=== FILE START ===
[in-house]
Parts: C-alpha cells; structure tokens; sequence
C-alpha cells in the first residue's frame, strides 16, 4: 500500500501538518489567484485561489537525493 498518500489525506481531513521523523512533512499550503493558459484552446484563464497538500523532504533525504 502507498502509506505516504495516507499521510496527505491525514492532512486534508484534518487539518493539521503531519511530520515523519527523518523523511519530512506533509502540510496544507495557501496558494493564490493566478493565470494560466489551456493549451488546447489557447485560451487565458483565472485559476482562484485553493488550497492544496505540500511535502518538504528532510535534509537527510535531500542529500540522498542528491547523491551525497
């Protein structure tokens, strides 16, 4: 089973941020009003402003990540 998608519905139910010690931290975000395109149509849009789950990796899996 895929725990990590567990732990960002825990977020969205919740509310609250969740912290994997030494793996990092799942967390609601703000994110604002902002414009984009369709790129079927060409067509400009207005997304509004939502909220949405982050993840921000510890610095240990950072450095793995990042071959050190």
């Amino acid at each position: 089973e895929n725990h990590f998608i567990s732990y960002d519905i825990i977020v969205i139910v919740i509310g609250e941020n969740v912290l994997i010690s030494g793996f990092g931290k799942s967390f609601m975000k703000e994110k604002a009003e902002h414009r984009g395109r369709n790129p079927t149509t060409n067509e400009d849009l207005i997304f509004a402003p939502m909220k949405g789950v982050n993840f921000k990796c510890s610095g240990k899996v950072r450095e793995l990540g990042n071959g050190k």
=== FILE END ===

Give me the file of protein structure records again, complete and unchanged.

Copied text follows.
[in-house]
Parts: C-alpha cells; structure tokens; sequence
C-alpha cells in the first residue's frame, strides 16, 4: 500500500501538518489567484485561489537525493 498518500489525506481531513521523523512533512499550503493558459484552446484563464497538500523532504533525504 502507498502509506505516504495516507499521510496527505491525514492532512486534508484534518487539518493539521503531519511530520515523519527523518523523511519530512506533509502540510496544507495557501496558494493564490493566478493565470494560466489551456493549451488546447489557447485560451487565458483565472485559476482562484485553493488550497492544496505540500511535502518538504528532510535534509537527510535531500542529500540522498542528491547523491551525497
């Protein structure tokens, strides 16, 4: 089973941020009003402003990540 998608519905139910010690931290975000395109149509849009789950990796899996 895929725990990590567990732990960002825990977020969205919740509310609250969740912290994997030494793996990092799942967390609601703000994110604002902002414009984009369709790129079927060409067509400009207005997304509004939502909220949405982050993840921000510890610095240990950072450095793995990042071959050190």
């Amino acid at each position: 089973e895929n725990h990590f998608i567990s732990y960002d519905i825990i977020v969205i139910v919740i509310g609250e941020n969740v912290l994997i010690s030494g793996f990092g931290k799942s967390f609601m975000k703000e994110k604002a009003e902002h414009r984009g395109r369709n790129p079927t149509t060409n067509e400009d849009l207005i997304f509004a402003p939502m909220k949405g789950v982050n993840f921000k990796c510890s610095g240990k899996v950072r450095e793995l990540g990042n071959g050190k």